Claude McKay's Early Poetry (1911-1922): A Digital Collection

Sukee River (1920 version)

[Compare to the 1912 version of this poem, as published in "Constab Ballads"]

Thou sweet-voiced stream that first gavest me drink,
Watched o'er me when I floated on thy breast,
What black-faced boy now gambols on thy brink,
Or finds beneath thy rocks a place of rest?
What naked lad doth linger long by thee,
And run and tumble in the sun-scorched sand,
Or heed the pea-dove in the wild fig tree,
While I am roaming in an alien land?
No wonder that my heart is happy never,
I have been faithless to thee, Sukee River.

When from my early wandering I returned,
Did I not promise to remain for aye?
Yet instantly for other regions yearned
And wearied of thee in a single day.
Thy murmurs sound now in my anguished ears,
Creating in my heart a world of pain;
I see thee wistful flowing down the years
And though I pine, afar I must remain:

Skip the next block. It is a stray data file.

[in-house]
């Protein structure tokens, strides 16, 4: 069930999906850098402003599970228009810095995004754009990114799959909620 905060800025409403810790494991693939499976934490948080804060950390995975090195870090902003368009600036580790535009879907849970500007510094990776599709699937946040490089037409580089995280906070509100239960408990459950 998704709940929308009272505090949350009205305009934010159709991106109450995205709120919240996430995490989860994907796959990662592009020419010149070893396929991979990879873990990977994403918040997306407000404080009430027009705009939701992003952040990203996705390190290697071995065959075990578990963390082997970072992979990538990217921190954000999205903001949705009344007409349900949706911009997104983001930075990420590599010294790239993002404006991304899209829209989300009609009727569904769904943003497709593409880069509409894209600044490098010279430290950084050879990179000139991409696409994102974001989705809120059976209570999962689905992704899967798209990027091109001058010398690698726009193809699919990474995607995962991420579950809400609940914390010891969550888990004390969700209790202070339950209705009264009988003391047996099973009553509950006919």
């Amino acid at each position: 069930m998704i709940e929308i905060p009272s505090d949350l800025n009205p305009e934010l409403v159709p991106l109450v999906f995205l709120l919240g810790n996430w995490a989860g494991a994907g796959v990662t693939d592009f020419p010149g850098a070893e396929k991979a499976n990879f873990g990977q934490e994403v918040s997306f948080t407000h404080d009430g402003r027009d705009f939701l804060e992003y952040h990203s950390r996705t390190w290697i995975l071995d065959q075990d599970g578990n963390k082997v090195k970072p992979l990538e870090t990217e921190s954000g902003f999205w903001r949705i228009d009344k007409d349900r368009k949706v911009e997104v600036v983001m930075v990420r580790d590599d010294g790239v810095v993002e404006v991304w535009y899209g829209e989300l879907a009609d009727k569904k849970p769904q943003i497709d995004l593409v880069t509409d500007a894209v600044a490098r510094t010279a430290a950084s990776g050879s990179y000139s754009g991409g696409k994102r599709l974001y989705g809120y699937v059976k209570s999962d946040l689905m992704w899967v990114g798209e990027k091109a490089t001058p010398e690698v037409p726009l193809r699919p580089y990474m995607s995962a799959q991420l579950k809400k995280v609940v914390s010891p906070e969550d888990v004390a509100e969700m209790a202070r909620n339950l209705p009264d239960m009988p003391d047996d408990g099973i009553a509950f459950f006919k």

No wonder that my feet are faltering ever,
I have been faithless to thee, Sukee River.

Though other boys may frolic by thy side,
I know their merry moods thou dost not heed
When I, O mother of my soul and bride,
Lie on strange breasts and on strange kisses feed.
Sometimes, kind fate permitting me, I dream
I am floating on thy bosom of deep blue,
A child again, beloved, unchanging stream;
But soon I wake to find it all untrue:
I vowed that never, never would we sever,
But I've been faithless to thee, Sukee River.

(Spring in New Hampshire, 1921; Cambridge Magazine, 1920)
(Edited and Proofread by Amardeep Singh)

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